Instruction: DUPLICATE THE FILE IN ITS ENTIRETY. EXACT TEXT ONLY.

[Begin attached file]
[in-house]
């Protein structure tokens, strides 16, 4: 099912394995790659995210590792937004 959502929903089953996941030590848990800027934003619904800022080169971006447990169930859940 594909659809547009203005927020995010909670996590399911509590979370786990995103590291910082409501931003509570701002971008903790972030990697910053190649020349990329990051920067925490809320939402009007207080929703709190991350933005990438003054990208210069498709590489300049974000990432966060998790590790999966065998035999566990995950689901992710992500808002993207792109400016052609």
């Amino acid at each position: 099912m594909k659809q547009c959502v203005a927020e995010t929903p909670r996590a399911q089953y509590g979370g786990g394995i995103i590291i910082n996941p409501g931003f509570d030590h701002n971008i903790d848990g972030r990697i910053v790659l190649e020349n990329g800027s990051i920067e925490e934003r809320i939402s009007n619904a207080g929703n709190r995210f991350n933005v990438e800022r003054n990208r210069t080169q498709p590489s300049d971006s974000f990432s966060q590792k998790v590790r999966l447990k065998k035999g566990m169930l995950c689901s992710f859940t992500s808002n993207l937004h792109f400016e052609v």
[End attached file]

[in-house]
């Protein structure tokens, strides 16, 4: 099912394995790659995210590792937004 959502929903089953996941030590848990800027934003619904800022080169971006447990169930859940 594909659809547009203005927020995010909670996590399911509590979370786990995103590291910082409501931003509570701002971008903790972030990697910053190649020349990329990051920067925490809320939402009007207080929703709190991350933005990438003054990208210069498709590489300049974000990432966060998790590790999966065998035999566990995950689901992710992500808002993207792109400016052609």
């Amino acid at each position: 099912m594909k659809q547009c959502v203005a927020e995010t929903p909670r996590a399911q089953y509590g979370g786990g394995i995103i590291i910082n996941p409501g931003f509570d030590h701002n971008i903790d848990g972030r990697i910053v790659l190649e020349n990329g800027s990051i920067e925490e934003r809320i939402s009007n619904a207080g929703n709190r995210f991350n933005v990438e800022r003054n990208r210069t080169q498709p590489s300049d971006s974000f990432s966060q590792k998790v590790r999966l447990k065998k035999g566990m169930l995950c689901s992710f859940t992500s808002n993207l937004h792109f400016e052609v």